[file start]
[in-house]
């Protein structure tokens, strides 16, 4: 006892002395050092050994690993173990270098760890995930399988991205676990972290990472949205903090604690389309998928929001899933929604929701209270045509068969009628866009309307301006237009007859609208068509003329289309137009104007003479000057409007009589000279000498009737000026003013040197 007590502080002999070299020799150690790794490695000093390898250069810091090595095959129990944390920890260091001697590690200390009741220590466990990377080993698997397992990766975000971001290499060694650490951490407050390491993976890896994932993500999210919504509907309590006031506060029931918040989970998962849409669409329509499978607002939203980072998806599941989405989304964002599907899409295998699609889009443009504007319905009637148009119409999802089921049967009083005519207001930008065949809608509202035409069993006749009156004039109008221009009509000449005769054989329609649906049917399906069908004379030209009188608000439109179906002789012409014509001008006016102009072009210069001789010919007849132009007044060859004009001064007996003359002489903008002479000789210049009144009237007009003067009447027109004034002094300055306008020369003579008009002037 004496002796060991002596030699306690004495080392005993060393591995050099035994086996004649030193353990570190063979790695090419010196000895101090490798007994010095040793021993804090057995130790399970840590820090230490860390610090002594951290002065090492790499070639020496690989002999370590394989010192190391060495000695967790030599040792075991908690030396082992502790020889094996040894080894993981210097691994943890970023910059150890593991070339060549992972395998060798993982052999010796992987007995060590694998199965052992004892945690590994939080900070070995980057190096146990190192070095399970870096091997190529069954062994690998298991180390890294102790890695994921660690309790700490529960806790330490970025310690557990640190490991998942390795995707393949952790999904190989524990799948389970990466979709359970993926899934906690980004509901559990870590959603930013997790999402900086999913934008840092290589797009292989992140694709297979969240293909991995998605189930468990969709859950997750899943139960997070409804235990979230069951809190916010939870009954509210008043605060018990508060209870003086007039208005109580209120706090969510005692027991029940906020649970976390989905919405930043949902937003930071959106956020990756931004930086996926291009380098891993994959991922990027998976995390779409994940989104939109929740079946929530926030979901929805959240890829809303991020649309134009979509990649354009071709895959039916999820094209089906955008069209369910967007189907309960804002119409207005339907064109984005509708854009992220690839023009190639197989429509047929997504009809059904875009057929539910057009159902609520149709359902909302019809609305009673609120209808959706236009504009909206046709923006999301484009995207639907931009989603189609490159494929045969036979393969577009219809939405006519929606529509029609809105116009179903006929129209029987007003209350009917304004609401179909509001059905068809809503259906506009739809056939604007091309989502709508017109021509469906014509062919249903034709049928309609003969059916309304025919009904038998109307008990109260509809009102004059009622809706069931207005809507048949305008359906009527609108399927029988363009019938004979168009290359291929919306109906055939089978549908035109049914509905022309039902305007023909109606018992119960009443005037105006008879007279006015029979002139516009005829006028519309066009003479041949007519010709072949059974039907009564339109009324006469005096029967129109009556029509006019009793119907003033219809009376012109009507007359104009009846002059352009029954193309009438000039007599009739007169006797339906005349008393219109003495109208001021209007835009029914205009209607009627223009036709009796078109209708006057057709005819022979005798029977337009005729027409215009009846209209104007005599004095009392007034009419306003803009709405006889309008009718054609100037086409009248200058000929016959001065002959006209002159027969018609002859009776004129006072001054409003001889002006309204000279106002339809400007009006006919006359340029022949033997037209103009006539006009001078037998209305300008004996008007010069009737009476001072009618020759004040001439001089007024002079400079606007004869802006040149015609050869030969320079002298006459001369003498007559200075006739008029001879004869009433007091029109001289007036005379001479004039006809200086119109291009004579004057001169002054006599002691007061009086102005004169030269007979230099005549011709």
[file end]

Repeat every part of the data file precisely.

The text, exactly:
[in-house]
């Protein structure tokens, strides 16, 4: 006892002395050092050994690993173990270098760890995930399988991205676990972290990472949205903090604690389309998928929001899933929604929701209270045509068969009628866009309307301006237009007859609208068509003329289309137009104007003479000057409007009589000279000498009737000026003013040197 007590502080002999070299020799150690790794490695000093390898250069810091090595095959129990944390920890260091001697590690200390009741220590466990990377080993698997397992990766975000971001290499060694650490951490407050390491993976890896994932993500999210919504509907309590006031506060029931918040989970998962849409669409329509499978607002939203980072998806599941989405989304964002599907899409295998699609889009443009504007319905009637148009119409999802089921049967009083005519207001930008065949809608509202035409069993006749009156004039109008221009009509000449005769054989329609649906049917399906069908004379030209009188608000439109179906002789012409014509001008006016102009072009210069001789010919007849132009007044060859004009001064007996003359002489903008002479000789210049009144009237007009003067009447027109004034002094300055306008020369003579008009002037 004496002796060991002596030699306690004495080392005993060393591995050099035994086996004649030193353990570190063979790695090419010196000895101090490798007994010095040793021993804090057995130790399970840590820090230490860390610090002594951290002065090492790499070639020496690989002999370590394989010192190391060495000695967790030599040792075991908690030396082992502790020889094996040894080894993981210097691994943890970023910059150890593991070339060549992972395998060798993982052999010796992987007995060590694998199965052992004892945690590994939080900070070995980057190096146990190192070095399970870096091997190529069954062994690998298991180390890294102790890695994921660690309790700490529960806790330490970025310690557990640190490991998942390795995707393949952790999904190989524990799948389970990466979709359970993926899934906690980004509901559990870590959603930013997790999402900086999913934008840092290589797009292989992140694709297979969240293909991995998605189930468990969709859950997750899943139960997070409804235990979230069951809190916010939870009954509210008043605060018990508060209870003086007039208005109580209120706090969510005692027991029940906020649970976390989905919405930043949902937003930071959106956020990756931004930086996926291009380098891993994959991922990027998976995390779409994940989104939109929740079946929530926030979901929805959240890829809303991020649309134009979509990649354009071709895959039916999820094209089906955008069209369910967007189907309960804002119409207005339907064109984005509708854009992220690839023009190639197989429509047929997504009809059904875009057929539910057009159902609520149709359902909302019809609305009673609120209808959706236009504009909206046709923006999301484009995207639907931009989603189609490159494929045969036979393969577009219809939405006519929606529509029609809105116009179903006929129209029987007003209350009917304004609401179909509001059905068809809503259906506009739809056939604007091309989502709508017109021509469906014509062919249903034709049928309609003969059916309304025919009904038998109307008990109260509809009102004059009622809706069931207005809507048949305008359906009527609108399927029988363009019938004979168009290359291929919306109906055939089978549908035109049914509905022309039902305007023909109606018992119960009443005037105006008879007279006015029979002139516009005829006028519309066009003479041949007519010709072949059974039907009564339109009324006469005096029967129109009556029509006019009793119907003033219809009376012109009507007359104009009846002059352009029954193309009438000039007599009739007169006797339906005349008393219109003495109208001021209007835009029914205009209607009627223009036709009796078109209708006057057709005819022979005798029977337009005729027409215009009846209209104007005599004095009392007034009419306003803009709405006889309008009718054609100037086409009248200058000929016959001065002959006209002159027969018609002859009776004129006072001054409003001889002006309204000279106002339809400007009006006919006359340029022949033997037209103009006539006009001078037998209305300008004996008007010069009737009476001072009618020759004040001439001089007024002079400079606007004869802006040149015609050869030969320079002298006459001369003498007559200075006739008029001879004869009433007091029109001289007036005379001479004039006809200086119109291009004579004057001169002054006599002691007061009086102005004169030269007979230099005549011709």